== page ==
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RAD Server Support for Web Files in RAD Studio 10.2.3

The RAD Server (formerly EMS) platform is evolving to be a better backend for JavaScript applications, including of course those built with Ext JS. In the 10.2.2 release we improved support for returning JSON data based on the result of database queries, as covered in http://blog.marcocantu.com/blog/2017-december-dataset-mapping-json.html.

In RAD Studio 10.2.3, we have added to RAD Server the ability to act as a Web Server, with the support for mapping URLs to folders and returning the content of files like HTML, JS, CSS, graphic, and more. This is a handy feature when using the local development and debugging version, so you don’t need to configure both the web service and a separate web server for development, testing and debugging. We do not recommend using this approach for deployment: in that case RAD Server is deployed as a Web Server (Apache or IIS) plugin and the Web Server would of course support file mapping.

How do you configure RAD Server to return files? There is a new section in the EMS.INI file (notice this is a global configuration, not per module) when you can add virtual folders:

[Server.PublicPaths] ;# Identify directories that contain public files, such as .html ;# ;# The following entries define two different virtual directories (“images” and “content”) ;# that may be used to access static files. The “directory” value indicates the physical ;# location of the static files. The optional “default” value indicates a file ;# that will be dispatched by default when browsing to the root of the virtual directory. ;# The optional “mimes” value is an array of MIME file type masks. And optional “extensions” ;# value is an array of file extensions. Only these files will be accessible from this directory. Path1={“path”: “images”, “directory”: “C:||web||images||”, “default”: “index.html”, “mimes”: [“image/*”]} Path2={“path”: “content”, “directory”: “C:||web||content||”, “default”: “index.html”, “extensions”: [“js”, “html”, “css”]}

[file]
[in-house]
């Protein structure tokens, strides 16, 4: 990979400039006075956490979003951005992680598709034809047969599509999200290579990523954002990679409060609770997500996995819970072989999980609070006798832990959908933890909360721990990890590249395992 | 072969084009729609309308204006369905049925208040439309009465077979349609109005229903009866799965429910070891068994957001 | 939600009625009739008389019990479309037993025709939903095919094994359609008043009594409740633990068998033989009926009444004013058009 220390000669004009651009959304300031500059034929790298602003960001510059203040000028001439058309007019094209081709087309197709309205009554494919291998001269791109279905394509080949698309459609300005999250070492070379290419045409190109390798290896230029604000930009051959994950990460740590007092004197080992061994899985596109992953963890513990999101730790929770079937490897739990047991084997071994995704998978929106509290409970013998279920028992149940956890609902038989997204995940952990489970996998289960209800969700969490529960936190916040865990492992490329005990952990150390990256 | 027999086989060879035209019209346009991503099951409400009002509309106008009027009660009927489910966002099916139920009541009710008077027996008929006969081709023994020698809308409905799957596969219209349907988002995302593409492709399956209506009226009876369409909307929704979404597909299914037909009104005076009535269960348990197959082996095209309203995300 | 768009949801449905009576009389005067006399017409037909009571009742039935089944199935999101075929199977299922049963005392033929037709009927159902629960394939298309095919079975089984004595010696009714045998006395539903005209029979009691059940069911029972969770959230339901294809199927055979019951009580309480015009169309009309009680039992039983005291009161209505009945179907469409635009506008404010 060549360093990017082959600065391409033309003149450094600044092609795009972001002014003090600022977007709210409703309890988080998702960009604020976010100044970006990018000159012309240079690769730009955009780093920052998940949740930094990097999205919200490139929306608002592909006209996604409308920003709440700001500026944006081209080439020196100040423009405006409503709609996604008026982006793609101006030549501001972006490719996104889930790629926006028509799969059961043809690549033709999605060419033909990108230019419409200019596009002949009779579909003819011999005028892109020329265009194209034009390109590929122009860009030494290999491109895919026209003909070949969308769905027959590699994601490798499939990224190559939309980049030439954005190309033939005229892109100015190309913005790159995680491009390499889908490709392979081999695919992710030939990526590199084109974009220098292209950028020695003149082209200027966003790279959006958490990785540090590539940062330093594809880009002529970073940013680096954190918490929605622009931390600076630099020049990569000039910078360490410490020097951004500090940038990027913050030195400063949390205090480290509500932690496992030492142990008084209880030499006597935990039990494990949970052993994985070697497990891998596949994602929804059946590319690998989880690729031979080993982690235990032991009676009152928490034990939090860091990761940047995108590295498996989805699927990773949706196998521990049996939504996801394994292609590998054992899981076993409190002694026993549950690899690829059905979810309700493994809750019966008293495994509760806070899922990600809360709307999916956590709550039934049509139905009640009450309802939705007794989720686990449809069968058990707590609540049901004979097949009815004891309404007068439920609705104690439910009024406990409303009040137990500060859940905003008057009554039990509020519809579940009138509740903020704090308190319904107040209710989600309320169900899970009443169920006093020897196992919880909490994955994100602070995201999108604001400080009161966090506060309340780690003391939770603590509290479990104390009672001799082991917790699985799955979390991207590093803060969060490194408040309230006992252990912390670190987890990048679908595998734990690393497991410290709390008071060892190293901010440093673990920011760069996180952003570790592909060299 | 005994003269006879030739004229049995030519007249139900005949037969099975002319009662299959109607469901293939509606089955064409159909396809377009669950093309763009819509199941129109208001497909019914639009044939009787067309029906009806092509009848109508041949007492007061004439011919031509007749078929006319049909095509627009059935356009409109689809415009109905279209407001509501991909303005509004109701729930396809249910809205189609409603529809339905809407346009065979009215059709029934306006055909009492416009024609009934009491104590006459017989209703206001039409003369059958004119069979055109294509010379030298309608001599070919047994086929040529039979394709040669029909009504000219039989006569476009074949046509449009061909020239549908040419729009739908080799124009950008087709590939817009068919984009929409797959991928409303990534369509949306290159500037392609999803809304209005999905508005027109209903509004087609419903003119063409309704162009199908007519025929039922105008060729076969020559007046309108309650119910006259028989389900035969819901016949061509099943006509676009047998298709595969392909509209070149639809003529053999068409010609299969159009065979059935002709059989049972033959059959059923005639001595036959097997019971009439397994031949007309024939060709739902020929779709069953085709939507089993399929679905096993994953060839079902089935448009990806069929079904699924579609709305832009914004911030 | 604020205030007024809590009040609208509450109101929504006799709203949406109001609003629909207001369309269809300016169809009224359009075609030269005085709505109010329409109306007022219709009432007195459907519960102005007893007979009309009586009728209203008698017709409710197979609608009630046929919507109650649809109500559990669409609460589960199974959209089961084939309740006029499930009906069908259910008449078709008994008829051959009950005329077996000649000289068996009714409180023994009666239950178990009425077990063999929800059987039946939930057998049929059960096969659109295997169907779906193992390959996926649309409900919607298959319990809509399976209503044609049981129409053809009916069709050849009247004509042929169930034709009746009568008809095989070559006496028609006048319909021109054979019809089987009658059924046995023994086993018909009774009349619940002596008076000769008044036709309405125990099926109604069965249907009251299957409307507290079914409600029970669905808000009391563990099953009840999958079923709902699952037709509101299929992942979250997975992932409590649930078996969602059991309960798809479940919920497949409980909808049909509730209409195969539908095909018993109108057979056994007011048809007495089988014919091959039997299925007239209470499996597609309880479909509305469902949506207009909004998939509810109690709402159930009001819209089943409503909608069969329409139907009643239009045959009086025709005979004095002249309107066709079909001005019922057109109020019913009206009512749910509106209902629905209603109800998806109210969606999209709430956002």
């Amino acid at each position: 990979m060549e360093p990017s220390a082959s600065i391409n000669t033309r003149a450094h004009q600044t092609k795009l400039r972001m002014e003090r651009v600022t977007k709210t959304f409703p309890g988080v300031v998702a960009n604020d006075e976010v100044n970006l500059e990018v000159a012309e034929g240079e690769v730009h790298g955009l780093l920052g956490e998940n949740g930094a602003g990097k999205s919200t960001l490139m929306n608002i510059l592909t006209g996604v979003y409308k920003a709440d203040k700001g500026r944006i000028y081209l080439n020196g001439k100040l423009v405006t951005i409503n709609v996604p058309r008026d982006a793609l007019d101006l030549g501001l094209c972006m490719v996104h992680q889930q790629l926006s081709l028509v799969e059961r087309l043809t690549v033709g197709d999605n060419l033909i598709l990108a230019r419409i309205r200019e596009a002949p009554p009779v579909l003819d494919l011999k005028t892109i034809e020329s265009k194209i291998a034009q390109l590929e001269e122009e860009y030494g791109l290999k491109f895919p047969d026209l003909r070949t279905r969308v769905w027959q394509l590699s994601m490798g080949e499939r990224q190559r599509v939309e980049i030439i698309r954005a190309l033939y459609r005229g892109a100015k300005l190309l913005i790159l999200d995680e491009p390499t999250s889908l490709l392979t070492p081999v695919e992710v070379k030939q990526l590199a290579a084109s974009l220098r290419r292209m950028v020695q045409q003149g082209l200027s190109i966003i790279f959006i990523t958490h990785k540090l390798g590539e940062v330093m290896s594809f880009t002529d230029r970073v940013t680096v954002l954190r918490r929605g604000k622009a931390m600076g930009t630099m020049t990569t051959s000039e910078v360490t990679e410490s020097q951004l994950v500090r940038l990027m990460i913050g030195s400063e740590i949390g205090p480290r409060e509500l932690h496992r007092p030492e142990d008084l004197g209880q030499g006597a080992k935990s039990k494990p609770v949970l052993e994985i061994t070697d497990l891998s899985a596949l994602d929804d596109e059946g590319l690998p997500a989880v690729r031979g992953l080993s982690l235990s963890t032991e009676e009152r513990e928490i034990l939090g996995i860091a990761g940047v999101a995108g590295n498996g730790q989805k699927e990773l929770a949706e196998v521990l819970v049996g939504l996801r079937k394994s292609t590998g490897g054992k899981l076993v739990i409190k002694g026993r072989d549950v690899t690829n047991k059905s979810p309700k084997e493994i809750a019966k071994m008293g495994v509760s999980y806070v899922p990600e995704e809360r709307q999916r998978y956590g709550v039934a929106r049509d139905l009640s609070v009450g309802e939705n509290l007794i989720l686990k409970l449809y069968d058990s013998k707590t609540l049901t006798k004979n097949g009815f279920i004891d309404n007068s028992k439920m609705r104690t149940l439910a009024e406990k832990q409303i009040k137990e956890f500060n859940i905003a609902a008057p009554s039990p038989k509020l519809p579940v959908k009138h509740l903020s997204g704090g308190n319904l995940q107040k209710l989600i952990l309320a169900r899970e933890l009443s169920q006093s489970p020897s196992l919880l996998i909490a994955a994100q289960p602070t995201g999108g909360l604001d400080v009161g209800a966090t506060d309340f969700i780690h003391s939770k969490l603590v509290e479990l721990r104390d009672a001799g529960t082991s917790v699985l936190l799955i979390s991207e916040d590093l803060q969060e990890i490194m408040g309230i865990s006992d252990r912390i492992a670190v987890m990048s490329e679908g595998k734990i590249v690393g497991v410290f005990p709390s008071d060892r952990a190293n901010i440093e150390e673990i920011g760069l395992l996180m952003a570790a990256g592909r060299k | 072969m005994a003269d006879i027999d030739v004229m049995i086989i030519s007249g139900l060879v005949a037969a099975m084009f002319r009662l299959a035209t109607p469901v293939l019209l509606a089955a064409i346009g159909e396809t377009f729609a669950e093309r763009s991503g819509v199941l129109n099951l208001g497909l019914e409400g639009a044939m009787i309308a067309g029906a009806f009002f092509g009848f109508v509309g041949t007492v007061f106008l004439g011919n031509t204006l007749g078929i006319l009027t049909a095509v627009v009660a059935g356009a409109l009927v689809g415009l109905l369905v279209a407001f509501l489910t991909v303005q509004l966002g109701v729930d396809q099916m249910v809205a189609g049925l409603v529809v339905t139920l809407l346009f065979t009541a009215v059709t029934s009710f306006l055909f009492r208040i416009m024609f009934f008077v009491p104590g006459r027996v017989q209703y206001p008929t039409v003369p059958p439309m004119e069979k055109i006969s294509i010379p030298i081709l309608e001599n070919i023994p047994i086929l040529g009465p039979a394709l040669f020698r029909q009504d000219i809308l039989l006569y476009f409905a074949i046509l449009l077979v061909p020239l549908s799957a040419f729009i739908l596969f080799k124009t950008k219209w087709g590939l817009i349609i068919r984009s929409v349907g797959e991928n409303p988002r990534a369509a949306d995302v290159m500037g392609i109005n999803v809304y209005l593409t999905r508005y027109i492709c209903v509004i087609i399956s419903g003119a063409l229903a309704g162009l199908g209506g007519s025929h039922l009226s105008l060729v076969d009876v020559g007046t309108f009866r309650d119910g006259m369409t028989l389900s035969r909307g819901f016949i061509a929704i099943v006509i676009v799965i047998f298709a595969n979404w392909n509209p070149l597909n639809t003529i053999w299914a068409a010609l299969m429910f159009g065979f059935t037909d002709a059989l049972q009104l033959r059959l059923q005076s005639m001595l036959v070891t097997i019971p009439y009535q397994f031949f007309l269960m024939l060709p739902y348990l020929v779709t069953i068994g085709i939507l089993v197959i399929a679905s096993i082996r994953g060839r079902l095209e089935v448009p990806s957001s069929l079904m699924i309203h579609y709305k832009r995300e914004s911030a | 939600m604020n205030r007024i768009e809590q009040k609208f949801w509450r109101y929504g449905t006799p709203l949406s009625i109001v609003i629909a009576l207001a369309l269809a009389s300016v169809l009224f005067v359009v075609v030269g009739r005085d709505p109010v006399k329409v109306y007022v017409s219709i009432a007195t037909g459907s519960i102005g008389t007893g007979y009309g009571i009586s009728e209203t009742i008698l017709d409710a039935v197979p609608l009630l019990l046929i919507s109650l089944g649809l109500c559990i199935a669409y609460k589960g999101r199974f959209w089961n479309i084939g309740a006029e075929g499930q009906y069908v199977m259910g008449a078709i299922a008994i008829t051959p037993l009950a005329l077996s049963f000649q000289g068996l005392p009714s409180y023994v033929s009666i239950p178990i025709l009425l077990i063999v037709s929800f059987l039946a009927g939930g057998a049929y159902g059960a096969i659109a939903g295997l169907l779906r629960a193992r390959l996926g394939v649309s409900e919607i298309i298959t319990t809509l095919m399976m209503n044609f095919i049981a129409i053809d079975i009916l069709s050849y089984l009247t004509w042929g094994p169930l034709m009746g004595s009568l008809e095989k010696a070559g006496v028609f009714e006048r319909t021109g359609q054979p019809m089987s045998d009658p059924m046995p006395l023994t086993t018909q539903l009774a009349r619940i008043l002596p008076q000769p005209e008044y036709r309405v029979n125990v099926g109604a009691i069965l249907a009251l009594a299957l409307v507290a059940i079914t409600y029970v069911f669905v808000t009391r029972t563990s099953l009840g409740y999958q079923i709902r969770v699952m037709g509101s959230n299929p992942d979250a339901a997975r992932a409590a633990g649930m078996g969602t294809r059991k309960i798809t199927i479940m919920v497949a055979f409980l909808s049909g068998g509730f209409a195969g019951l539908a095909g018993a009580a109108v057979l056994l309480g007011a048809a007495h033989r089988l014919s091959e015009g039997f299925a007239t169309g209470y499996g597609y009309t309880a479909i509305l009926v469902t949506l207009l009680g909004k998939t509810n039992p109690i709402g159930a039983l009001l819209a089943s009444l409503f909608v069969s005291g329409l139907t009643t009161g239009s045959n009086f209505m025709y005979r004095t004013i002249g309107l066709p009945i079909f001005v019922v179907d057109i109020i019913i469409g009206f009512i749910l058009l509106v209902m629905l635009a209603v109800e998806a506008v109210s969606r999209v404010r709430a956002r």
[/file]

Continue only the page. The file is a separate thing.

In this case I have two folders, one with images and one with HTML content, and also a default file with the URL refers to the folder as a whole. So I can now create a JavaScript application invoking a server method. To keep things simple, I’ve used a minimal jQuery application:

$(document).ready(function(){ $(“button”).click(function(){ $.ajax({url: “/xyz”, success: function(result){ $(“#div1”).html(result); }}); }); });

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When clicking on the button, the JS app will call the /xyz resource of the RAD Server project and display the result. This is the application in action in a browser (with the RAD Server log below):

Of course, our focus is to help build applications that use Ext JS as the client and RAD Server as the server. I’ll make sure to follow uo with such a demo soon.

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About author

Marco is one of the RAD Studio Product Managers, focused on Delphi. He's the best selling author of over 20 books on Delphi.
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